Many Catholics -- among whom research is including William Shakespeare as one (Shadowplay ; Shakespeare the Papist; Quest for Shakespeare) - continued to adhere to "the old religion" during this time of danger and deprivation. Some of the Catholic composers and musicians of note during this time include William Byrd (1543-1623), Thomas Tallis (1505-85), and Richard Dering (1580-1630).

Byrd and his teacher and sometime business partner, Tallis, issued Cantiones sacre in 1589, and a number of motets have texts that allude to the worsening situation of English Catholics. For example, Exsurge, Domine sets to music verses from Psalm 43:
Exsurge, quarew obdormis, Domine? Exsurge, et ne repellas me in finem,Quare faciem tuam avertis? Oblivisceris inopiae nostrae et tribulationsis nostrae? Exsurge, Domine.

Arise, O Lord: why sleepest Thou?
Arise, and reject me not for ever.
Wherefore hidest Thou Thy face and
Forgettest our misery and trouble?
Arise, O Lord!
One of the most famous manuscripts traditionally associated with suffering Catholics of this period is the Fitzwilliam Virginal Book, a manuscript of nearly 300 secular and sacred works for keyboard instrument. The same handwriting is used throughout and traditionally the author has been thought to be Francis Tregian the Younger (1574-1619) of a distinguished Catholic family from Cornwall. Composers whose works appear in the Fitzwilliam Virginal Book were either Catholic or had Catholic connections: Byrd, Tallis, Dowland, John Bull, and Peter Philips.

One of the 300 English martyrs was Henry Garnet, SJ, who was implicated in the Gunpowder Plot.** A Frenchman, Charles de Ligny, recorded that he "found Garnet in company with several Jesuits and gentlemen, who were playing music: among them Mr. William Byrd, who played the organ and many other instruments. To that house came, chiefly on the solemn days observed by the Papists, many of the nobility and many ladies by coach or otherwise."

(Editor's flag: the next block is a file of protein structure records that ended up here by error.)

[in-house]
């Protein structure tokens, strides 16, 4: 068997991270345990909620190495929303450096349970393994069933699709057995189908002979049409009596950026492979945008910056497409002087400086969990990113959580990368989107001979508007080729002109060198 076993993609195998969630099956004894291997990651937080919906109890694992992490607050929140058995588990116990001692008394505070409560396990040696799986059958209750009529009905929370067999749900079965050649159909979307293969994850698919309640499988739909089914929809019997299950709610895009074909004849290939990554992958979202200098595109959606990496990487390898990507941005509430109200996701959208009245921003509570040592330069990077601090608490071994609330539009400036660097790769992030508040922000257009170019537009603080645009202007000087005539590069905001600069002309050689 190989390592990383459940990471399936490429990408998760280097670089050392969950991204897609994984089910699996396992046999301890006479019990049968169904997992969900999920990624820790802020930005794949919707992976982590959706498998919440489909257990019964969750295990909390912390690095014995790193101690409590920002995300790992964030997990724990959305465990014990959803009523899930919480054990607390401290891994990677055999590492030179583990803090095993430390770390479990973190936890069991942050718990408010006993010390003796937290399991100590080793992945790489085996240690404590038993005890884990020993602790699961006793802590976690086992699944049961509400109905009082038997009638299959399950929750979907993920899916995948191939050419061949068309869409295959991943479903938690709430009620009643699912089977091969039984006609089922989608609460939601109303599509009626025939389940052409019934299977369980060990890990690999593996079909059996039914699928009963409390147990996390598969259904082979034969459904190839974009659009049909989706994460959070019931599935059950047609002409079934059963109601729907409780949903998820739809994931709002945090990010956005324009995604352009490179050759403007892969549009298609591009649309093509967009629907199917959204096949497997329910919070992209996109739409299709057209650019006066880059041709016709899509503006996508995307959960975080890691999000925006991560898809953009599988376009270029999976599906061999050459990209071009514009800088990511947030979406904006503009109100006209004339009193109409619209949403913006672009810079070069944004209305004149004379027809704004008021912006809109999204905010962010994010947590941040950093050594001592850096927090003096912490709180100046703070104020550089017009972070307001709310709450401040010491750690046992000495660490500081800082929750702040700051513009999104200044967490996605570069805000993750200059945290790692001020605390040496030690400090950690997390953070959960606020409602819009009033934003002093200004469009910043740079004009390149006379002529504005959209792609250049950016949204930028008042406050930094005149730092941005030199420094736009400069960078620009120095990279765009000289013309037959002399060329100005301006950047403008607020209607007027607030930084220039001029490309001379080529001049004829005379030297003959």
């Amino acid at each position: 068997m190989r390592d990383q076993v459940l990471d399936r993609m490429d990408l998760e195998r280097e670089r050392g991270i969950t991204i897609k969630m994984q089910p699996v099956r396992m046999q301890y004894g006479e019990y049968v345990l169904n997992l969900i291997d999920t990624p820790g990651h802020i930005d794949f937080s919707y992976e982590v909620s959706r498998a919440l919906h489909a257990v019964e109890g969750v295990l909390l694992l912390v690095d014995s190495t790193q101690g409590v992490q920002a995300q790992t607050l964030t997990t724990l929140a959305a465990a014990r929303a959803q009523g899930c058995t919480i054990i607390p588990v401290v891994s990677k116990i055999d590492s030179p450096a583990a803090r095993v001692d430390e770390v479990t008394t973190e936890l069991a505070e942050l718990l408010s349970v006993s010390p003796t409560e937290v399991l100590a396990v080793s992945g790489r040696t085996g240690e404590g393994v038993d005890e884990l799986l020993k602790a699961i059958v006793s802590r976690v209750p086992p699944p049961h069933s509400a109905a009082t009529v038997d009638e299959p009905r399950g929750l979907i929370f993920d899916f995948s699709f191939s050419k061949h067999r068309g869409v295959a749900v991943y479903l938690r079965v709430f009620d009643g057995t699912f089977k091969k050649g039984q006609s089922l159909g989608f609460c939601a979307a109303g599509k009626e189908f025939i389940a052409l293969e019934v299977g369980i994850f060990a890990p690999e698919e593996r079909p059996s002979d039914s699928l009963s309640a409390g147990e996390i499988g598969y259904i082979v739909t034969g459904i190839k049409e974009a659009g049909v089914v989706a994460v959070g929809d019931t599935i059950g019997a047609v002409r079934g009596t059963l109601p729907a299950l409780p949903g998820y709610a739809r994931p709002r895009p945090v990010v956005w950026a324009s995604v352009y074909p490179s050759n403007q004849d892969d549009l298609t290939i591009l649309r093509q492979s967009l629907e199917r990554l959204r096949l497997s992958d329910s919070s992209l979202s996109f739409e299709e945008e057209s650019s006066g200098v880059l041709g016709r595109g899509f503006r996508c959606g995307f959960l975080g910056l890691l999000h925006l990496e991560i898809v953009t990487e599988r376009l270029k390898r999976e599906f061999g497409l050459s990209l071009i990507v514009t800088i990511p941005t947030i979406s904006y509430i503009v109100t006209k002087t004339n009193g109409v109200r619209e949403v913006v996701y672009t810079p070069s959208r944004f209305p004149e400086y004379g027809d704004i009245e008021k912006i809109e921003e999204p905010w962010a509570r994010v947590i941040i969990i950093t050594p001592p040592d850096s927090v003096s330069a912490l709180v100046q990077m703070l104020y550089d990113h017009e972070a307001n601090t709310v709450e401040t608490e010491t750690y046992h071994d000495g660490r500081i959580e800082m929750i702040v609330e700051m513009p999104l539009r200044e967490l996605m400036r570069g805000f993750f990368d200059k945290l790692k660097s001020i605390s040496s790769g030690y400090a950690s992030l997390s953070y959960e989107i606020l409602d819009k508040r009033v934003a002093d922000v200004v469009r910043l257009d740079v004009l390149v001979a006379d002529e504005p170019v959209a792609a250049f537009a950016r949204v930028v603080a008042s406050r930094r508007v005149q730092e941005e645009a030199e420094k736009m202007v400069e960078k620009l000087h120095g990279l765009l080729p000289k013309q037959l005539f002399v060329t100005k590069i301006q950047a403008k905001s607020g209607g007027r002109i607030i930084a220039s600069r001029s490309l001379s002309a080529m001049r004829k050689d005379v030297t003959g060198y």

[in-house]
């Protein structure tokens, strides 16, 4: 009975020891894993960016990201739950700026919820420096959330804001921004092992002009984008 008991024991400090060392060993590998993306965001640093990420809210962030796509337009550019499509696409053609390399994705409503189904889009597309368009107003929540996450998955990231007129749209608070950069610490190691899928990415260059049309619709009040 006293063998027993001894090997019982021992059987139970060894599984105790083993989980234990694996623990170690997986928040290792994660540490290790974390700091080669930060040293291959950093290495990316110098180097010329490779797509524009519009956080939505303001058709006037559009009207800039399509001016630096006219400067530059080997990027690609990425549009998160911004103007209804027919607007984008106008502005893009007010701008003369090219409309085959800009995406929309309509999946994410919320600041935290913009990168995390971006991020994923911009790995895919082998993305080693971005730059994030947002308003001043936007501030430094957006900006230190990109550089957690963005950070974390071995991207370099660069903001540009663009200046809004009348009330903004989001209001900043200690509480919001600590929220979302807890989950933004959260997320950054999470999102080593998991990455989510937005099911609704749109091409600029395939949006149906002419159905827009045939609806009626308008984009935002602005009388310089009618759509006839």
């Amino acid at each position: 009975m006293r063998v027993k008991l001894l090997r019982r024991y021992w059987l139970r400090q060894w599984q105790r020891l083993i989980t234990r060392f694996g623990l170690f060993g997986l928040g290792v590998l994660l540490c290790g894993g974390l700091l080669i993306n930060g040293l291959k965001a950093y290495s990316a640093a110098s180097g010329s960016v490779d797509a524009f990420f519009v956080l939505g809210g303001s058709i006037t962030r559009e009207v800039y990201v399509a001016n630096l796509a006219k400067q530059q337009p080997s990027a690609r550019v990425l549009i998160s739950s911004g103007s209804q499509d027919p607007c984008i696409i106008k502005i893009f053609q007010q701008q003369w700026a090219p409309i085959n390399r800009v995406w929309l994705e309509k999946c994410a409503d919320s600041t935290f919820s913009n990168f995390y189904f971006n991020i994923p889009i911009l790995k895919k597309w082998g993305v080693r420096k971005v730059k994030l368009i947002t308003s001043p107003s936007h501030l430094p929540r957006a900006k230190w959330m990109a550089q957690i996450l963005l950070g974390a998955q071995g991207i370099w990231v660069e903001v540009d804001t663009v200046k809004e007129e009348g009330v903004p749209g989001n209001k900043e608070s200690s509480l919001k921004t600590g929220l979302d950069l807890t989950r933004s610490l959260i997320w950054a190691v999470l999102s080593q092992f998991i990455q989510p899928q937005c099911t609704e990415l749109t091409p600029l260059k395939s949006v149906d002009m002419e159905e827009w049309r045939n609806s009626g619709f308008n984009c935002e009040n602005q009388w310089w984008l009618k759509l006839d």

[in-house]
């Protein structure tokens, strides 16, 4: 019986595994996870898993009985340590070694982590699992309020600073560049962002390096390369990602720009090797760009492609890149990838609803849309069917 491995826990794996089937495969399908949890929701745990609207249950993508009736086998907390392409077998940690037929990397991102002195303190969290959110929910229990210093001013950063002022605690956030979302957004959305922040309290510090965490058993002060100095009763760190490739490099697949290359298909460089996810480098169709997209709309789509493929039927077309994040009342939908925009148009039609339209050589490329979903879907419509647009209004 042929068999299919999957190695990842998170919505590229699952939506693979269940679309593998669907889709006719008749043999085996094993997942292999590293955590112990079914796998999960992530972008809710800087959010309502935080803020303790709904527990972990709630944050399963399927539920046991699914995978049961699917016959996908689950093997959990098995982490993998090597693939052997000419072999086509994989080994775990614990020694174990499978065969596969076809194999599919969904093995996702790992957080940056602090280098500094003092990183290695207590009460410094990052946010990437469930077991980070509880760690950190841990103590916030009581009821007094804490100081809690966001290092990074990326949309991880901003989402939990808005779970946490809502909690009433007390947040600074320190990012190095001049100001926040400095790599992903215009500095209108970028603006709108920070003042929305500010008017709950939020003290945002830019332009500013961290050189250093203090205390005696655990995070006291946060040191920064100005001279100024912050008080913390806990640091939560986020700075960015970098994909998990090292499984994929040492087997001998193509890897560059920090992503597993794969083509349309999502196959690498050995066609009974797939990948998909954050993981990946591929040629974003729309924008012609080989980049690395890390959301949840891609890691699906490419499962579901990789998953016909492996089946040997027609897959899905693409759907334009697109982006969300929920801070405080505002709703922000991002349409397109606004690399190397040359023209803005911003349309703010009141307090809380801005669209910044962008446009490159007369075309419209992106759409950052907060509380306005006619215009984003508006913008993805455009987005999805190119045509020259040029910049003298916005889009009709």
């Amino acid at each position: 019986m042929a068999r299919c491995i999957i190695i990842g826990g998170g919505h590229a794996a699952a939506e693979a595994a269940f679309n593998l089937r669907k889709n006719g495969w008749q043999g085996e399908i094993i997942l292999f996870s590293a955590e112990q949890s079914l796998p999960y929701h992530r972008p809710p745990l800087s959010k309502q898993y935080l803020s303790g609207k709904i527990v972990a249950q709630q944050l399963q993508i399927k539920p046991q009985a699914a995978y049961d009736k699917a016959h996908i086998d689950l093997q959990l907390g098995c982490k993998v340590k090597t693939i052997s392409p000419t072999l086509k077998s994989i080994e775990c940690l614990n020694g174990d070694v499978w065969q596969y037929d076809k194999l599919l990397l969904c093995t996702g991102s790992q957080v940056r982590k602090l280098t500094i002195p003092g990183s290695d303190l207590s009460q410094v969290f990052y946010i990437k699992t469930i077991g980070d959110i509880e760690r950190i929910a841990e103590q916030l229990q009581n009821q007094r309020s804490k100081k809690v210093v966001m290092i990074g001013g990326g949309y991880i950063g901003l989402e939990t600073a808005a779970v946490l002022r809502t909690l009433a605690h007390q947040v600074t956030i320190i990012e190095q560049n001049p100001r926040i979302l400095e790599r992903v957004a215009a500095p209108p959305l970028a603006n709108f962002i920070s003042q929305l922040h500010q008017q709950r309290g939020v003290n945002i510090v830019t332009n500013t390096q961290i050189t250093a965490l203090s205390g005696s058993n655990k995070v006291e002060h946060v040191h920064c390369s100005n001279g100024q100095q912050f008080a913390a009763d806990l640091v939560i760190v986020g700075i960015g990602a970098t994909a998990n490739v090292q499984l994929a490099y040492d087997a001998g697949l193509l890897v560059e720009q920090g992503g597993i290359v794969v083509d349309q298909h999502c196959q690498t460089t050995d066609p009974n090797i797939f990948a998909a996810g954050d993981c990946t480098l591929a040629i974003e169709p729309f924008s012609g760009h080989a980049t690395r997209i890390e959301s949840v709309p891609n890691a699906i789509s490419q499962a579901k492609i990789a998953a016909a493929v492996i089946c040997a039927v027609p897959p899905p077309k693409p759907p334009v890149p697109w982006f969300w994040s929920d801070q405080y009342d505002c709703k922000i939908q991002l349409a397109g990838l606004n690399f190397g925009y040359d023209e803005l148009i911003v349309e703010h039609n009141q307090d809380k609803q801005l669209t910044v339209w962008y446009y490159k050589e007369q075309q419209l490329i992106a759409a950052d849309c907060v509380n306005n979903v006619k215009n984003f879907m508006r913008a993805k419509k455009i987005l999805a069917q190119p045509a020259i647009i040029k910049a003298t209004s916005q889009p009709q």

Around 1617, Richard Dering found refuge in Brussels and there became acquainted with Peter Philips (1560-1633). A wonderful recording that juxtaposes the sacred music of Philips and Dering was released by the Choir of King's College, Cambridge (EMI 7243 5 66788 2 8).

Music from the Fitzwilliam Virginal Book can be found in recordings by Joseph Payne (Vox CDX 5085) and Ton Koopman (Capriccio 10211).

The Essential Tallis Scholars CD contains works by both Tallis and Byrd.

**Hiliare Belloc (1st History, Oxford) reports the following in his fine How the Reformation Happened: "The first date assigned to the conception of the Plot is March, 1604. The first hint we have of the Government's watching and 'nursing' it is April, 1604. The pretended 'discovery' is November, 1605. So it was 'nursed' in secret by Cecil for the full eighteen months." [footnote, 244]

Be Proud, Catholics (Humbly, of course)

Steve Ray, author, Catholic convert, DVD-series personality says that Jewish businessman, Sam Miller, is hopping mad at how the Catholic Church is smeared in America.

Tuesday, May 6, 2008

Tolkien - Catholic Culture

Strider and the Hobbits at the Prancing Pony - The Brothers Hildebrandt

Since I find that my fine Parochial Vicar, Father Dan Hanley, is also rereading J. R. R. Tolkien's Lord of the Rings, I offer the following as a very good introduction to the great man's life and work, Tolkien's Catholic Imagination, by Jason Boffeti.

Fighting a Dragon